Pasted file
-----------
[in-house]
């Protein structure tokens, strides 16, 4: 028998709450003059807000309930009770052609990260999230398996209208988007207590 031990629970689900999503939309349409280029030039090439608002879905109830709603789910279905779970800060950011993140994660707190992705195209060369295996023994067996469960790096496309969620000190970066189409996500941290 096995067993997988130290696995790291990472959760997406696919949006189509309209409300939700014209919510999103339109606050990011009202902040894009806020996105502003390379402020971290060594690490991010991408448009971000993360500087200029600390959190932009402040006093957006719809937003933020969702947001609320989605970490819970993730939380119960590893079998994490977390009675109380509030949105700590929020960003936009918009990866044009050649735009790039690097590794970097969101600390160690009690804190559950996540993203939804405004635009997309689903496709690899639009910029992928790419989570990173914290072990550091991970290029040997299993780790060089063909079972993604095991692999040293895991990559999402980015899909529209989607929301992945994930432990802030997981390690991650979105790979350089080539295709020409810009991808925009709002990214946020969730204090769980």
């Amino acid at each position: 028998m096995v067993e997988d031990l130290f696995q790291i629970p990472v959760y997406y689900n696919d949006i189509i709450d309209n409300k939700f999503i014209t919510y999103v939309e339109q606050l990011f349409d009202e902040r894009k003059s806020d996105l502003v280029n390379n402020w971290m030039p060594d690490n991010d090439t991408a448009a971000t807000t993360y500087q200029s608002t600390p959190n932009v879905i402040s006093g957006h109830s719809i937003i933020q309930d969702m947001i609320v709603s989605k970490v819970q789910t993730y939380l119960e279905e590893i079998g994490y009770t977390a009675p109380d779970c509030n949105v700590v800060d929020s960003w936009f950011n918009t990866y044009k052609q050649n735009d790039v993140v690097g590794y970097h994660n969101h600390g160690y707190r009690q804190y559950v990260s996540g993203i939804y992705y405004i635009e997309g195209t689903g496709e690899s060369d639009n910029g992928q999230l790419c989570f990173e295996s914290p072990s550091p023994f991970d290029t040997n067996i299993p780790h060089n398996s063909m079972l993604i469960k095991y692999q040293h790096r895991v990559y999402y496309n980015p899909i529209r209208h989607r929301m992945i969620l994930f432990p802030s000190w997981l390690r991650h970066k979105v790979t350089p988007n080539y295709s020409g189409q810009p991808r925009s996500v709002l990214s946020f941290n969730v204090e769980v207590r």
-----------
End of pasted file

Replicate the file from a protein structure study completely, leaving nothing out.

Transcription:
[in-house]
């Protein structure tokens, strides 16, 4: 028998709450003059807000309930009770052609990260999230398996209208988007207590 031990629970689900999503939309349409280029030039090439608002879905109830709603789910279905779970800060950011993140994660707190992705195209060369295996023994067996469960790096496309969620000190970066189409996500941290 096995067993997988130290696995790291990472959760997406696919949006189509309209409300939700014209919510999103339109606050990011009202902040894009806020996105502003390379402020971290060594690490991010991408448009971000993360500087200029600390959190932009402040006093957006719809937003933020969702947001609320989605970490819970993730939380119960590893079998994490977390009675109380509030949105700590929020960003936009918009990866044009050649735009790039690097590794970097969101600390160690009690804190559950996540993203939804405004635009997309689903496709690899639009910029992928790419989570990173914290072990550091991970290029040997299993780790060089063909079972993604095991692999040293895991990559999402980015899909529209989607929301992945994930432990802030997981390690991650979105790979350089080539295709020409810009991808925009709002990214946020969730204090769980």
């Amino acid at each position: 028998m096995v067993e997988d031990l130290f696995q790291i629970p990472v959760y997406y689900n696919d949006i189509i709450d309209n409300k939700f999503i014209t919510y999103v939309e339109q606050l990011f349409d009202e902040r894009k003059s806020d996105l502003v280029n390379n402020w971290m030039p060594d690490n991010d090439t991408a448009a971000t807000t993360y500087q200029s608002t600390p959190n932009v879905i402040s006093g957006h109830s719809i937003i933020q309930d969702m947001i609320v709603s989605k970490v819970q789910t993730y939380l119960e279905e590893i079998g994490y009770t977390a009675p109380d779970c509030n949105v700590v800060d929020s960003w936009f950011n918009t990866y044009k052609q050649n735009d790039v993140v690097g590794y970097h994660n969101h600390g160690y707190r009690q804190y559950v990260s996540g993203i939804y992705y405004i635009e997309g195209t689903g496709e690899s060369d639009n910029g992928q999230l790419c989570f990173e295996s914290p072990s550091p023994f991970d290029t040997n067996i299993p780790h060089n398996s063909m079972l993604i469960k095991y692999q040293h790096r895991v990559y999402y496309n980015p899909i529209r209208h989607r929301m992945i969620l994930f432990p802030s000190w997981l390690r991650h970066k979105v790979t350089p988007n080539y295709s020409g189409q810009p991808r925009s996500v709002l990214s946020f941290n969730v204090e769980v207590r």